On November 3, burdened by approximately $5 billion of debt owed to a group of lenders with interests in its most meaningful asset, its massive library of films, Metro-Goldwyn-Mayer — the venerable studio that brought you such classics as The Wizard of Oz, Ben Hur, andSinging in the Rain — filed for bankruptcy.
For most people who weren’t interested enough to read past the headline — or who were scared away by the ceaseless puns about “the lion in winter” (appropriately, an MGM film) and “the lion’s roar” — the images that may have come to mind probably involved forcible removal of office furnishings and the iconic MGM Tower looking like a giant, glass-and-steel, boarded-up Blockbuster Video (a banner swaying in the L.A. breeze declaring “Every Unreleased Picture Must Go!”). The reality, of course, is completely different and far more mundane. [Ed. Note: Except, perhaps for one thing: this morning's Hollywood Reporter reports that MGM is paying a "one-time fee" to break its lease and vacate the MGM Tower after all. The studio is moving to a fancy new building in Beverly Hills, which is itself currently the subject of a dispute between the landlord and William Morris Endeavor, which was to move into the building prior to the WMA/Endeavor merger.]
MGM didn’t close its doors on November 3. And no, you cannot acquire worldwide distribution rights to The Return of the Pink Panther at yard sale prices. Instead, after months of protracted negotiations, MGM filed a so-called “pre-packaged bankruptcy,” promising to be up and running within a month. And, lo and behold, on December 2, a Manhattan bankruptcy court approved MGM’s Plan of Reorganization, effectively re-releasing the lion into the wild (I made fun of puns in headlines; I made no promises about body text).
Of course, unless you’re a film-loving bankruptcy lawyer, you are probably left scratching your head about the events of the last month and a half. Luckily, you have me — a film-loving bankruptcy lawyer — to help sort this all out. In three easy questions:
1. What the #&$% Just Happened?
MGM’s lender group became the new owners of the company, thus magically removing $5 billion of debt from the company’s balance sheet. Executives from Spyglass Entertainment are now the new management.
2. What Is a Prepackaged Bankruptcy Anyway?
A “prepack” (just in case you are into bankruptcy shorthand — and who isn’t?) can actually mean a few different things and have a number of different variations. But generally it refers to a situation where most of the major constituents, management of the company, its secured and unsecured creditors, bondholders, shareholders, and new investors/lenders are able to reach an agreement outside of a bankruptcy. They then use the bankruptcy to have the agreement blessed by a bankruptcy judge and to make it binding on anyone who didn’t agree.
3. What Makes This Bankruptcy Case Unique?
A number of things make this case stand out. Here are just a couple.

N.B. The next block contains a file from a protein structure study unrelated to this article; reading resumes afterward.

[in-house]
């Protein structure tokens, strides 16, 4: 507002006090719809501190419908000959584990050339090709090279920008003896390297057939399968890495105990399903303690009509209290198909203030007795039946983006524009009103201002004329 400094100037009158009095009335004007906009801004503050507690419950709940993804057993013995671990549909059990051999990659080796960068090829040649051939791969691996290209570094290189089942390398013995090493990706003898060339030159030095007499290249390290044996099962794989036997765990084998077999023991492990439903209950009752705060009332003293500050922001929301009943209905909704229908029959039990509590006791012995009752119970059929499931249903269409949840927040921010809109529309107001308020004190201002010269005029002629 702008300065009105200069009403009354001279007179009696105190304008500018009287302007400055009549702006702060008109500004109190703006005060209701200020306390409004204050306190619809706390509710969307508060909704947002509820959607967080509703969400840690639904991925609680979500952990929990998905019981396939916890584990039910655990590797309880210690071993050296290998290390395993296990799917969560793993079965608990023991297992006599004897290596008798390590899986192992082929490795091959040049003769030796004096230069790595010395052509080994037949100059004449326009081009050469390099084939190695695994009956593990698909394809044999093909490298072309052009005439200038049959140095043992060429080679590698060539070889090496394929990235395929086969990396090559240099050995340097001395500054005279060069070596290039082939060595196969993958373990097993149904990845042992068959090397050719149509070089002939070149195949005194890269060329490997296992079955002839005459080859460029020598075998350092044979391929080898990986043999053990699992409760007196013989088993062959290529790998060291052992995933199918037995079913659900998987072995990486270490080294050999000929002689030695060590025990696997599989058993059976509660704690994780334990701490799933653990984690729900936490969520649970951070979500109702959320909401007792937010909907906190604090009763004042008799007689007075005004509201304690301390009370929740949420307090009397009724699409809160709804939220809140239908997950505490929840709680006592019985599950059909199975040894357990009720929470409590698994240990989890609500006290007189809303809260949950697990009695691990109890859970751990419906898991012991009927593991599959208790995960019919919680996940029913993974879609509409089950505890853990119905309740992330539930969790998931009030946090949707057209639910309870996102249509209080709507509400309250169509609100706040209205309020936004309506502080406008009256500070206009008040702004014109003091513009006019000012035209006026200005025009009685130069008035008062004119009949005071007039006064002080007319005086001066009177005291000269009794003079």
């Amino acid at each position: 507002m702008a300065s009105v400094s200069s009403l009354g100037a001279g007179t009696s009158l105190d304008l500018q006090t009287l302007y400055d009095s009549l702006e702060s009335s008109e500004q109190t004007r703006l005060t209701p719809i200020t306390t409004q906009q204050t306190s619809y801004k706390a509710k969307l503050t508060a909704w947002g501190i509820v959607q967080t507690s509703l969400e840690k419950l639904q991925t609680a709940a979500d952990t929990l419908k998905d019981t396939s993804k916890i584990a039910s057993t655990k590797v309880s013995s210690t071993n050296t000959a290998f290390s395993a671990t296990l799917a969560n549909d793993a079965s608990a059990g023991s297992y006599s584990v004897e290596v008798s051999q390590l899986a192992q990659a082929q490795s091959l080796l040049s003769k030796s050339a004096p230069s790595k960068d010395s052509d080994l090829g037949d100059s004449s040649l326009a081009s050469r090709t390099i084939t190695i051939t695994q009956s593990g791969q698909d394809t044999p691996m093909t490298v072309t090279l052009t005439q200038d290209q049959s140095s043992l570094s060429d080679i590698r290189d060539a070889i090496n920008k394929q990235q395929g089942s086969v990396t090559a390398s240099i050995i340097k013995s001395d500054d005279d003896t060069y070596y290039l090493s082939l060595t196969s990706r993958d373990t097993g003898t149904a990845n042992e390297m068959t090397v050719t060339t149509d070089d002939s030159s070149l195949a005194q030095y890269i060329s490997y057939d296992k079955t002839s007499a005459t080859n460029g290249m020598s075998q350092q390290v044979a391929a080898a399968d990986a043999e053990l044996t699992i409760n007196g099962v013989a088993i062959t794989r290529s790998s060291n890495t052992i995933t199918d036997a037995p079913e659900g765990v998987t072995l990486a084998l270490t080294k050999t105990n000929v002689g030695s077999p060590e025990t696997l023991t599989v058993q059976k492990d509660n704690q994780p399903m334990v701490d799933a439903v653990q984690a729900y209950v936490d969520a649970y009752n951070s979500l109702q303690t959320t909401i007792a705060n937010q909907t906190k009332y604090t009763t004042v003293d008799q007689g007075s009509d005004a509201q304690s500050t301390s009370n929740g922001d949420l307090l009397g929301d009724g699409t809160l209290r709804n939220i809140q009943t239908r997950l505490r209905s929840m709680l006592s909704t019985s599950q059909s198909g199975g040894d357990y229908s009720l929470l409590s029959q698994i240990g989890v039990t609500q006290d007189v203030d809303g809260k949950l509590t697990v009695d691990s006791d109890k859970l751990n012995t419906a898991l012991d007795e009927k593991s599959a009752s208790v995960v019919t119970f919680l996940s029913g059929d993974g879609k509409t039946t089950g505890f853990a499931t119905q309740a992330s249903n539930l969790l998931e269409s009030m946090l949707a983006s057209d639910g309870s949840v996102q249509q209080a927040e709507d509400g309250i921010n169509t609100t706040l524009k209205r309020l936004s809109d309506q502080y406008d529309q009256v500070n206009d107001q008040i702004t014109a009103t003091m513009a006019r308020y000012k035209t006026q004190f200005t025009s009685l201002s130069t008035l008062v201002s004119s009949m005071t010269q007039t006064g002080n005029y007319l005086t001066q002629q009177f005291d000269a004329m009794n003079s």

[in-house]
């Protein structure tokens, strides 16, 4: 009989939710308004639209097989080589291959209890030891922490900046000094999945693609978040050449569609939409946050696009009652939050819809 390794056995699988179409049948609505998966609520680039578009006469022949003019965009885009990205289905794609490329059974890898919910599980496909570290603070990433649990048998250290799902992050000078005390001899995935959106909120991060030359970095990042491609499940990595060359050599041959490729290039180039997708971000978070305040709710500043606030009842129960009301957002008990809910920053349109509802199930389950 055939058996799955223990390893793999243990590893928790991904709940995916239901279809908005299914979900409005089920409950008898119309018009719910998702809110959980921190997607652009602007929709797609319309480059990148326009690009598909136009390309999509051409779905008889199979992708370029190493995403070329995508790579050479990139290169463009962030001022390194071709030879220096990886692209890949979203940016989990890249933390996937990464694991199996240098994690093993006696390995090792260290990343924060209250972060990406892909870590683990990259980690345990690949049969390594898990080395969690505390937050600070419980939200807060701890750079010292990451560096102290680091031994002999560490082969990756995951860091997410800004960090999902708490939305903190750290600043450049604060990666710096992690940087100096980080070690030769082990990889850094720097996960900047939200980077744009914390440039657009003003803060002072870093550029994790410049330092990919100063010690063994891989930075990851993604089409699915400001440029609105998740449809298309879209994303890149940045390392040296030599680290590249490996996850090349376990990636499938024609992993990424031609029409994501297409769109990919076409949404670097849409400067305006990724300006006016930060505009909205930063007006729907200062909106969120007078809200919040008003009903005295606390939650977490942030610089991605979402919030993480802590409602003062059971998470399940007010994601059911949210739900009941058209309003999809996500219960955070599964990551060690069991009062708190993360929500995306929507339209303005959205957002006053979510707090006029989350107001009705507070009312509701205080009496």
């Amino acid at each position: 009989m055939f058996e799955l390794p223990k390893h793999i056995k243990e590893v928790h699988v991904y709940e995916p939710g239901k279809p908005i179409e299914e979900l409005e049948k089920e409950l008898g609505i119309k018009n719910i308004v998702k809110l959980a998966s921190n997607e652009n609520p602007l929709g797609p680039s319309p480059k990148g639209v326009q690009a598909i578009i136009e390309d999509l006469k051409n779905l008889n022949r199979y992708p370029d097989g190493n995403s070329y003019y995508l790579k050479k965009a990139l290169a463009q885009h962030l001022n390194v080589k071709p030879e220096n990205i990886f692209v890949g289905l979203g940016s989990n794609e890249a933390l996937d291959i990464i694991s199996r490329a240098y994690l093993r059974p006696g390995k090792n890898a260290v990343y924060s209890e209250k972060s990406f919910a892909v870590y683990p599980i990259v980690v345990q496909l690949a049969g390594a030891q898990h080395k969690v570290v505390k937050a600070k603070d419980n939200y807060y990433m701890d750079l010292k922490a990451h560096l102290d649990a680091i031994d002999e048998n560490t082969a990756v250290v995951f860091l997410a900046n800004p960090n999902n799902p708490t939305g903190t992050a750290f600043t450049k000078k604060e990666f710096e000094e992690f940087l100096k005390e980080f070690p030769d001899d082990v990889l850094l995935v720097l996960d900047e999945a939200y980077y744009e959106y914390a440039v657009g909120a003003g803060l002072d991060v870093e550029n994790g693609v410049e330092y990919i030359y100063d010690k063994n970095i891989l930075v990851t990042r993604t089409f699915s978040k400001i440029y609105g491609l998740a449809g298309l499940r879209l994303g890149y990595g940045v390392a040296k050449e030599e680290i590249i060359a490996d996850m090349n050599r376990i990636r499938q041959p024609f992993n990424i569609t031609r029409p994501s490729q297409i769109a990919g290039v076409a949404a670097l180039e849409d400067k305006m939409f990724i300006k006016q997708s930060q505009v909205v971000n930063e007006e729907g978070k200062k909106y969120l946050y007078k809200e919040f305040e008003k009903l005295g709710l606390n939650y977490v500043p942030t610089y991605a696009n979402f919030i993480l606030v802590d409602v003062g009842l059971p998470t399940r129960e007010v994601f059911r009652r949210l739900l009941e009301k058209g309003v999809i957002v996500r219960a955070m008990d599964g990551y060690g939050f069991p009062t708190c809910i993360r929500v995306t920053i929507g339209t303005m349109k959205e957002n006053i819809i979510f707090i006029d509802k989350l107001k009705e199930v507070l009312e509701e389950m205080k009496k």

First, less than 30 days from filing of bankruptcy to approval of a Plan of Reorganization is incredibly fast. If it’s not a record, it should be. American Media, the parent of the National Enquirer, filed a pre-packaged bankruptcy on November 1, and has said that it is shooting to emerge from bankruptcy within 60 days. We’ll see what happens.
Second, not every Chapter 11 bankruptcy case, nor every pre-pack, results in unsecured creditors being paid in full. In fact, it is much more common for unsecured creditors to receive some (sometimes very small) percentage on the dollar and occasionally a small equity piece in a reorganized company. One of the reasons that MGM’s case was able to move so quickly through the process was the agreement to pay all unsecured creditors 100% of what they were owed. (And if you don’t believe the unsecured creditors are doing unusually well in this scenario, try Googling the phrase “‘unsecured creditors’ and screwed” and browsing through the 37,600 results.)
In the right circumstance, a pre-pack can be a very successful way to avoid the typical slow-moving Chapter 11, while still accomplishing a restructuring of a company. (In fact, as early as November 2008, analysts and government officials were bandying about “pre-pack” proposals which, had they been adopted, may well have spared you from inadvertently becoming part of the controlling shareholder group of a certain once-proud American car company when it finallywent bankrupt anyhow.) When, as here, the parties recognize in advance that there is an achievable outcome that will allow the company to stay in business and move forward, a pre-pack can avoid the administrative burdens of being in bankruptcy and get to the bottom line result without wasting any time.
And if he wants, the bankruptcy judge can brag at holiday parties about holding the lion in his bare hands — and allowing it to live.